No. 6 Gonzaga withstands late run to beat No. 15 Arizona
TUCSON, Ariz. (AP) — Sixth-ranked Gonzaga was at its efficient best at both ends of the floor through most of the second half, building a 15-point lead over No. 15 Arizona, ready to cruise to an easy victory over a tough road opponent.
Then the shots stopped falling. So did the free throws. Gonzaga committed a couple of key turnovers. Arizona had the crowd roaring with each basket. The lead was down to two in the closing seconds.
Any other team might have folded under the pressure. The veteran Zags kept their poise, pulling out a victory in one of college basketball’s toughest road environments.
That’s a sure sign of a veteran, resilient team.
Corey Kispert scored 18 points, Filip Petrusev added 16 and Gonzaga held on for an 84-80 win on Saturday night.
“We’re really resilient,” said Gonzaga’s Joel Ayayi, who had 15 points. “We never quit. We never think the game’s over until it’s over. For us to win on the road in that type of atmosphere is a pretty good win.”
The Zags (11-1) fought through a tense first half and shut down Arizona during two second-half runs to go up 80-65 with 2:12 left.
Arizona (10-2) then went on a 15-2 run. Jemarl Baker scored on a driving layup to pull Arizona within 82-80, but Ryan Woolridge shut out the crowd noise and sealed it by hitting two free throws with 1.7 seconds left.
The Bulldogs won their 10th straight road game to extend the nation’s longest streak. They did it with Killian Tillie in foul trouble most of the night before he limped off to the locker room with about seven minutes left.
“When you get a win here, I’m not going to worry about how we got to that point,” Gonzaga coach Mark Few said. “To get a win in this building, against that team, in this kind of environment is special.”
The Wildcats started strong with a boost from a boisterous McKale Center crowd and Zeke Nnaji’s early energy.
After that, Arizona struggled from the perimeter and had numerous defensive breakdowns in the second half as Gonzaga pulled away, prompting Arizona coach Sean Miller to repeatedly point to his assistants and yell “Get him out of there!”
The Wildcats finally found some cohesiveness at both ends during the furious closing stretch.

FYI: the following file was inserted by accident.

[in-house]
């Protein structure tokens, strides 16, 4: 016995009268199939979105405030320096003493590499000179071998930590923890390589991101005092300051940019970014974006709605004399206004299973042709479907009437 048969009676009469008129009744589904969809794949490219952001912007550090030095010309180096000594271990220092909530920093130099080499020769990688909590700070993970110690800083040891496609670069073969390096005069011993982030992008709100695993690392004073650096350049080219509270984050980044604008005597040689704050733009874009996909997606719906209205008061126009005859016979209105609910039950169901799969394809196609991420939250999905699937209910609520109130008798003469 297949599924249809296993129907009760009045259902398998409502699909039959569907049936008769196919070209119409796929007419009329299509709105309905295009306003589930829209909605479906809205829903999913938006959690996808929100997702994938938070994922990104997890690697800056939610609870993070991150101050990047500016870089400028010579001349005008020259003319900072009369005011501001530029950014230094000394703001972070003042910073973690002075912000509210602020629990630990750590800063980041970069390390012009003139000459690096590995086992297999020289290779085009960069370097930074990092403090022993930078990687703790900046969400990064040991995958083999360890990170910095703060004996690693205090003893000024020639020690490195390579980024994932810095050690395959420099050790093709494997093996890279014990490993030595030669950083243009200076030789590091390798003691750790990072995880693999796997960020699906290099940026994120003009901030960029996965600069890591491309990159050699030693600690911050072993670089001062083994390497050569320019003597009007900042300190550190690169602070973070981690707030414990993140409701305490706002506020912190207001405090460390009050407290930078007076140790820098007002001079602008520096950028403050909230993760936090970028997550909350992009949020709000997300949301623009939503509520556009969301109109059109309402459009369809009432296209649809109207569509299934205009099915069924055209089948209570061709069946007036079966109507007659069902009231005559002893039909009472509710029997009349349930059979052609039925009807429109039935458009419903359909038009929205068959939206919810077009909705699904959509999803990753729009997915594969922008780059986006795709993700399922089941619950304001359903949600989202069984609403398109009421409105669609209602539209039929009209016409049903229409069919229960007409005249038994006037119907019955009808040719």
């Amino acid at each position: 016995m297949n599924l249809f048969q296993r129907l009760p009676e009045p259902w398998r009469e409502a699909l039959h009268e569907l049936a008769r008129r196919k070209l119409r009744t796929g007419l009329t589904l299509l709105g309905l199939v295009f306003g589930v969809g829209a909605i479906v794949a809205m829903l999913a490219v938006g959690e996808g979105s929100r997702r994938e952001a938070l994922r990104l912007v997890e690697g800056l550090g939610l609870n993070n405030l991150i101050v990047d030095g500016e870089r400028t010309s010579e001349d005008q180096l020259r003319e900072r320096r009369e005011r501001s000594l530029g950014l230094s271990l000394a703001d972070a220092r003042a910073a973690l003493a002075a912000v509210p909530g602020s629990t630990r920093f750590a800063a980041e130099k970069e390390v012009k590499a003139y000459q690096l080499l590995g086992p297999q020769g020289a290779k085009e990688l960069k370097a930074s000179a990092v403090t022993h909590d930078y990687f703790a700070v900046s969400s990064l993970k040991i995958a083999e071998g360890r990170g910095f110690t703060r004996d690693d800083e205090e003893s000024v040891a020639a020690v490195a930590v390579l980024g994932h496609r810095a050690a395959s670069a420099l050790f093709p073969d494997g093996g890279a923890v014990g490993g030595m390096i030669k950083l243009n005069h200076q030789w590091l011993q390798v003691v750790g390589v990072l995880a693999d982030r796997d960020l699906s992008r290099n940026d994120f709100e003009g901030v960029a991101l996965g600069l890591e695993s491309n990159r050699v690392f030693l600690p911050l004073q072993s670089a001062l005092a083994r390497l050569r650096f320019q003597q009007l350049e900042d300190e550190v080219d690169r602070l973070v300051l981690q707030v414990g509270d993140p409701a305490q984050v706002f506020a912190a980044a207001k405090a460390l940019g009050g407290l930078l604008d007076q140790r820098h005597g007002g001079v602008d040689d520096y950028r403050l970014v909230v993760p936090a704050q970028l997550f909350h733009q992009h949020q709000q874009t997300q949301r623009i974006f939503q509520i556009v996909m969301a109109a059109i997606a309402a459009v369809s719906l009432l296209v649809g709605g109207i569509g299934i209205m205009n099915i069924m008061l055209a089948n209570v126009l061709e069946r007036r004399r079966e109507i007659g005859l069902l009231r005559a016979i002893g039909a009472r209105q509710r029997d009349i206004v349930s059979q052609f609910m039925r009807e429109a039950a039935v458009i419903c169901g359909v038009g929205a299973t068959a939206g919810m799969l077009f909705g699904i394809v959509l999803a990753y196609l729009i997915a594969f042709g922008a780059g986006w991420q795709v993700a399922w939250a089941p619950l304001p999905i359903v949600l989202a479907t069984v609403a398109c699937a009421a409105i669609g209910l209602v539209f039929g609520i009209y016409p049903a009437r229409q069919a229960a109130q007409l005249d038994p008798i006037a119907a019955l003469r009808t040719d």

Nnaji had 14 points and 17 rebounds — nine offensive — and Josh Green added 17 points for Arizona, which shot 8 for 30 from 3-point range.
“We just didn’t shoot the ball like we’re capable,” Miller said. “Some of it we just need to execute better, but we had some good ones. When you get good looks in the game, you’ve got to knock them in.”
Revved up by a the crowd, the Wildcats crushed the Zags on the glass early — a huge point of emphasis by Miller against Gonzaga’s big front line. Arizona had nine offensive rebounds in the first eight minutes to build a nine-point lead and make up for an 0-for-7 start from 3-point range.
The Bulldogs clawed their way back as the Wildcats continued to clank from the perimeter — 1 for 15 from 3 — and led 35-34 at halftime. Arizona had 13 second-chance points on 12 offensive rebounds in the first half.
Gonzaga cleaned up its defensive glass issues to open the second half and used a 12-0 run to go up 54-45. The Zags continued to take advantage of Arizona’s defensive miscues and went on an 8-0 run to push the lead to 69-55.
The Wildcats had one more run left, but ran out of time.
“When you look at it, we shot the ball poor,” Green said. “Those days are going to come. It’s just one of those games.”
Arizona freshman Nico Mannion has been superb this season, both scoring and setting up teammates.
He did not have a great shooting night against Gonzaga.
Pressured by Woolridge all game, the Wildcats’ point guard had seven points on 3-for-20 shooting, including 1 for 10 on 3-point attempts. He did finish with 10 assists and had a solid night defensively.
“He (Wooldridge) did an awesome job guarding him all night long,” Ayayi said. “It was a team effort, but a lot of it was just him guarding him by himself.”
Gonzaga hosts No. 17 North Carolina on Wednesday.
Arizona plays St. John’s next Saturday in San Francisco.
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